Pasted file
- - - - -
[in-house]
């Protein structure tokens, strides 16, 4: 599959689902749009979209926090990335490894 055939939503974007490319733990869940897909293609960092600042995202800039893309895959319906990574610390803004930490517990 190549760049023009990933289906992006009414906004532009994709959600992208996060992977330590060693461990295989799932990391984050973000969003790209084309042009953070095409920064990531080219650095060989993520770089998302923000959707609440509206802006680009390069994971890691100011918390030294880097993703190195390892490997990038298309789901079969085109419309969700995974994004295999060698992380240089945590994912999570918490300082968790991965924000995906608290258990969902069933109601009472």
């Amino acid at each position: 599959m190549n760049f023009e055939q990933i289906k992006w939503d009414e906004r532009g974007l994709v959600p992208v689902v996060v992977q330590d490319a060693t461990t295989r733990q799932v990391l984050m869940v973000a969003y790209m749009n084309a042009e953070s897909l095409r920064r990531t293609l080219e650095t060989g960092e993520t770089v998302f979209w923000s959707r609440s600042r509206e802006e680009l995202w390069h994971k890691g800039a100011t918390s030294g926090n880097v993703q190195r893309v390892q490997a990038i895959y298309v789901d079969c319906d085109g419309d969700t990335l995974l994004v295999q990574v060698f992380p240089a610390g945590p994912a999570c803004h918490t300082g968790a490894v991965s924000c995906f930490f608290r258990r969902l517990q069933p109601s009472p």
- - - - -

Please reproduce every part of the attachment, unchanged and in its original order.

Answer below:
[in-house]
């Protein structure tokens, strides 16, 4: 599959689902749009979209926090990335490894 055939939503974007490319733990869940897909293609960092600042995202800039893309895959319906990574610390803004930490517990 190549760049023009990933289906992006009414906004532009994709959600992208996060992977330590060693461990295989799932990391984050973000969003790209084309042009953070095409920064990531080219650095060989993520770089998302923000959707609440509206802006680009390069994971890691100011918390030294880097993703190195390892490997990038298309789901079969085109419309969700995974994004295999060698992380240089945590994912999570918490300082968790991965924000995906608290258990969902069933109601009472």
């Amino acid at each position: 599959m190549n760049f023009e055939q990933i289906k992006w939503d009414e906004r532009g974007l994709v959600p992208v689902v996060v992977q330590d490319a060693t461990t295989r733990q799932v990391l984050m869940v973000a969003y790209m749009n084309a042009e953070s897909l095409r920064r990531t293609l080219e650095t060989g960092e993520t770089v998302f979209w923000s959707r609440s600042r509206e802006e680009l995202w390069h994971k890691g800039a100011t918390s030294g926090n880097v993703q190195r893309v390892q490997a990038i895959y298309v789901d079969c319906d085109g419309d969700t990335l995974l994004v295999q990574v060698f992380p240089a610390g945590p994912a999570c803004h918490t300082g968790a490894v991965s924000c995906f930490f608290r258990r969902l517990q069933p109601s009472p």